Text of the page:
Jungbunzlauer, headquartered in Basel, Switzerland, specialises in producing natural, biodegradable ingredients for the food, beverage, pharmaceutical and cosmetic industries. One of these ingredients is citric acid, used in soft drinks, fruit drinks, beverages, candies, ice cream, bakery and other food and pharmaceutical products.
In 2000, Jungbunzlauer began construction of the $120 million citric acid facility in Port Colborne, Ontario, its first plant in North America. Processing fermentation feed stock supplied by neighbouring Casco Inc.; the plant will increase the company's worldwide citric acid capacity by roughly 30% serving the North, Central and South American markets.
Ausenco was retained to design the foundations, main steel structure, building envelope, siding, roofing, office and plant HVAC, electrical distribution and services for the citric acid plant.
Ausenco was also responsible for the design of the tank farm and several ancillary buildings. The process design was carried out by Jungbunzlauer in Austria. The citric acid plant consists of a pre-engineered warehouse and a 7 storey conventional steel frame structure.
The warehouse measures 75m x 50m x 9.9m high and the steel frame structure measures approximately 132m x 40m x 25.5m. The building also contains 4 levels of offices, including laboratory and cafeteria facilities.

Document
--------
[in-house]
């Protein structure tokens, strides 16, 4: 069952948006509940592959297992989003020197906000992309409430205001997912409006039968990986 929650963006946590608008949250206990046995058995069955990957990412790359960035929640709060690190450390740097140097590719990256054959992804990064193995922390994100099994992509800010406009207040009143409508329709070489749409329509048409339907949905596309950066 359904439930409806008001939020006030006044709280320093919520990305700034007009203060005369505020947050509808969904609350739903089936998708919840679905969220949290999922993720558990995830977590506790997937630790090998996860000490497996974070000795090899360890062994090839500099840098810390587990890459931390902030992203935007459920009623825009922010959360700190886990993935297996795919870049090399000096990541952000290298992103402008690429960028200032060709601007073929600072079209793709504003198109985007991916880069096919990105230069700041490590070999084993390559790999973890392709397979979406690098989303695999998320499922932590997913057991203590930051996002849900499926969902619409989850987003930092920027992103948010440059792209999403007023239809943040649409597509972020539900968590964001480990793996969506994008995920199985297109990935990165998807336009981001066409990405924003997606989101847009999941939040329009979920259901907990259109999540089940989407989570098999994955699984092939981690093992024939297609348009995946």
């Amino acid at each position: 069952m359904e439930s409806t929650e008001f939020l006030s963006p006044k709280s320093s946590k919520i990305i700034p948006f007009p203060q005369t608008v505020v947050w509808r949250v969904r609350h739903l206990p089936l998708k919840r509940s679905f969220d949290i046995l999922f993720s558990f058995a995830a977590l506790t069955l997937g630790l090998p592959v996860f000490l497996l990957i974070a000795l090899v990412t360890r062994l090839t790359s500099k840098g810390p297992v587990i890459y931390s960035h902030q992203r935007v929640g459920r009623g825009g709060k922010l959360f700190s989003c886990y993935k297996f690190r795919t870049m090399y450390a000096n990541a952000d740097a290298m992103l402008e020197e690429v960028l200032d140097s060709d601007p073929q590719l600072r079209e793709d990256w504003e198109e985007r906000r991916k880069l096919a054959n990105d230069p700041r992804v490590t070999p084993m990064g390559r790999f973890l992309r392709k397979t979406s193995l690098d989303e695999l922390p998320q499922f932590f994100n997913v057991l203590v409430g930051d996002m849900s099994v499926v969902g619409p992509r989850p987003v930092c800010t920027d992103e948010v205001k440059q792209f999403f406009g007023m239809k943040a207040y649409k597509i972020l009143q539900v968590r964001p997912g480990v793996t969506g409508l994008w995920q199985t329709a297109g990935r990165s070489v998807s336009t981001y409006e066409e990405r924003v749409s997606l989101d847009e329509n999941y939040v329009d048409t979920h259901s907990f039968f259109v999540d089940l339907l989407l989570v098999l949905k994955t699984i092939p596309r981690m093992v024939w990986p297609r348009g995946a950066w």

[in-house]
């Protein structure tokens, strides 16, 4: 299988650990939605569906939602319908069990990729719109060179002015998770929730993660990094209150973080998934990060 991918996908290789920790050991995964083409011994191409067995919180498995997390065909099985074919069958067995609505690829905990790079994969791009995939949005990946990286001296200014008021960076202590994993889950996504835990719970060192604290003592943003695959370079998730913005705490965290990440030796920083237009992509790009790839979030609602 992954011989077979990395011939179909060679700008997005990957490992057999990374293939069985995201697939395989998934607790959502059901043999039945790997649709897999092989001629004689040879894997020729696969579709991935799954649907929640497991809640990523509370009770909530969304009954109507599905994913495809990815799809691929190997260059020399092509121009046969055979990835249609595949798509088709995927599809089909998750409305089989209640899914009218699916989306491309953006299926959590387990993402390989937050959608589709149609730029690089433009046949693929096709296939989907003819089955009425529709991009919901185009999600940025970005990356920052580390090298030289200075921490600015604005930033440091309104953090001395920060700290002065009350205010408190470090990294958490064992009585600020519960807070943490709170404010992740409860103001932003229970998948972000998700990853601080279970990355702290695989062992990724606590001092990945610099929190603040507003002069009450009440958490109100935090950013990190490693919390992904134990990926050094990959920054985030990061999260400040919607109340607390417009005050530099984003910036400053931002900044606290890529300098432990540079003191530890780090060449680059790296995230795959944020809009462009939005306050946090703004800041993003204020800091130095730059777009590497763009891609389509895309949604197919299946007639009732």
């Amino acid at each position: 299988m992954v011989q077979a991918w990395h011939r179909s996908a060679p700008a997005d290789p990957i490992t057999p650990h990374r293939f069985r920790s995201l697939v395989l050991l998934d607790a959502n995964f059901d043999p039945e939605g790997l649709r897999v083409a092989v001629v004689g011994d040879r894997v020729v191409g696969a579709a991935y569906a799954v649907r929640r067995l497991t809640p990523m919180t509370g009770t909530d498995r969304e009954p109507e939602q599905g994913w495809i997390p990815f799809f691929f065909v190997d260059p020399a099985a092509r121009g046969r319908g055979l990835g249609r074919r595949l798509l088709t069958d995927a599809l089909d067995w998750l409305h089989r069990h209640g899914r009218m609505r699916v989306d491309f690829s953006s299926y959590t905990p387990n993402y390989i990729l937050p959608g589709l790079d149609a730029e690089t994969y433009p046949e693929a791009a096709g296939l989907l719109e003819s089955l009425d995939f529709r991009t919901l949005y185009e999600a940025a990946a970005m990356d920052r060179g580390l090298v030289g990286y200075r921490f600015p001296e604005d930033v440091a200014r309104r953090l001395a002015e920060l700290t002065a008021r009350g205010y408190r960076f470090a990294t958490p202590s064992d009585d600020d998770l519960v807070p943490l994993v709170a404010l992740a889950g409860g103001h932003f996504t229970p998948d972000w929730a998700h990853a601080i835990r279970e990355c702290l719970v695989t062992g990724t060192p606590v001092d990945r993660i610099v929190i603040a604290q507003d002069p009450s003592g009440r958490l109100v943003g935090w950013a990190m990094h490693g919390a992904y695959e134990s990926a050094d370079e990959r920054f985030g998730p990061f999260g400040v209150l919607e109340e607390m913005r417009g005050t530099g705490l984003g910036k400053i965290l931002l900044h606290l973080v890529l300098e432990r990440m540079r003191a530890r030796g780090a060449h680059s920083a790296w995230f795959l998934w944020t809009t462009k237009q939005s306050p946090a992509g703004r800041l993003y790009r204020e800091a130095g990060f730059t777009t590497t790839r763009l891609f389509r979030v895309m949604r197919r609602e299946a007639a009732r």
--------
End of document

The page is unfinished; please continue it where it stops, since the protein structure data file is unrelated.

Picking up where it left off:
The structure presented some interesting challenges, as the client did not want to sprinkler the building due to process concerns, it had to be compartmentalised into five different zones to meet code requirements for fire. This provided the reduced areas necessary for non sprinklered buildings. Structurally, this meant that the plant had to be designed as five separate buildings with double columns at each interface.
The design as five separate buildings made steel erection convenient as each could be put together as a separate unit. This also accommodated construction scheduling, particularly involving receipt and installation of the large vessels. All steel work is entirely galvanised because of the acidic nature of the process. The concrete is coated with a mildly acid resistant overlay. The total plant includes a 4,000 m2 pre-engineered warehouse for the final bagging and shipping of the citric acid.